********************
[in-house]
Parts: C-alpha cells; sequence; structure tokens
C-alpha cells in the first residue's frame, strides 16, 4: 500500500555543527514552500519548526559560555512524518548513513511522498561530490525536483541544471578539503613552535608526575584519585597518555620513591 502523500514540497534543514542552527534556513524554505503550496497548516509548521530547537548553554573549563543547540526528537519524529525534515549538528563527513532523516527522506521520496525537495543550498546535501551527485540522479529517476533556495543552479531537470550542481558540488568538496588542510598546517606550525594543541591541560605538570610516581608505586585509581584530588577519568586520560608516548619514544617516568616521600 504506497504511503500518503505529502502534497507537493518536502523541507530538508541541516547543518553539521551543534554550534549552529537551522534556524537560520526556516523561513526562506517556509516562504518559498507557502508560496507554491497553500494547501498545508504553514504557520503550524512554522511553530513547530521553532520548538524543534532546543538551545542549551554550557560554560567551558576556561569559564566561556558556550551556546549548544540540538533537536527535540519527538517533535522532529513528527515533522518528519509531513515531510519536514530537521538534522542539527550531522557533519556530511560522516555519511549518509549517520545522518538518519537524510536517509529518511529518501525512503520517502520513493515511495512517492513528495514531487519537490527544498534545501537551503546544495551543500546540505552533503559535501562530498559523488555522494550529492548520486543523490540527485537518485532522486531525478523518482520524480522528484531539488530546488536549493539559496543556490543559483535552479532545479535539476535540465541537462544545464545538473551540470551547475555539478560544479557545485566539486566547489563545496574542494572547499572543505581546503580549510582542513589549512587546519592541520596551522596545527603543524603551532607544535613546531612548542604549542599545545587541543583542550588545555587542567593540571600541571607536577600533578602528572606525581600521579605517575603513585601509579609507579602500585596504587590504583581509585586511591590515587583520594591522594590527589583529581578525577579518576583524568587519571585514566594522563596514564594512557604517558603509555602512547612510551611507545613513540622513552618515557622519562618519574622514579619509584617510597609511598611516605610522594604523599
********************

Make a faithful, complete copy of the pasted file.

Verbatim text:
[in-house]
Parts: C-alpha cells; sequence; structure tokens
C-alpha cells in the first residue's frame, strides 16, 4: 500500500555543527514552500519548526559560555512524518548513513511522498561530490525536483541544471578539503613552535608526575584519585597518555620513591 502523500514540497534543514542552527534556513524554505503550496497548516509548521530547537548553554573549563543547540526528537519524529525534515549538528563527513532523516527522506521520496525537495543550498546535501551527485540522479529517476533556495543552479531537470550542481558540488568538496588542510598546517606550525594543541591541560605538570610516581608505586585509581584530588577519568586520560608516548619514544617516568616521600 504506497504511503500518503505529502502534497507537493518536502523541507530538508541541516547543518553539521551543534554550534549552529537551522534556524537560520526556516523561513526562506517556509516562504518559498507557502508560496507554491497553500494547501498545508504553514504557520503550524512554522511553530513547530521553532520548538524543534532546543538551545542549551554550557560554560567551558576556561569559564566561556558556550551556546549548544540540538533537536527535540519527538517533535522532529513528527515533522518528519509531513515531510519536514530537521538534522542539527550531522557533519556530511560522516555519511549518509549517520545522518538518519537524510536517509529518511529518501525512503520517502520513493515511495512517492513528495514531487519537490527544498534545501537551503546544495551543500546540505552533503559535501562530498559523488555522494550529492548520486543523490540527485537518485532522486531525478523518482520524480522528484531539488530546488536549493539559496543556490543559483535552479532545479535539476535540465541537462544545464545538473551540470551547475555539478560544479557545485566539486566547489563545496574542494572547499572543505581546503580549510582542513589549512587546519592541520596551522596545527603543524603551532607544535613546531612548542604549542599545545587541543583542550588545555587542567593540571600541571607536577600533578602528572606525581600521579605517575603513585601509579609507579602500585596504587590504583581509585586511591590515587583520594591522594590527589583529581578525577579518576583524568587519571585514566594522563596514564594512557604517558603509555602512547612510551611507545613513540622513552618515557622519562618519574622514579619509584617510597609511598611516605610522594604523599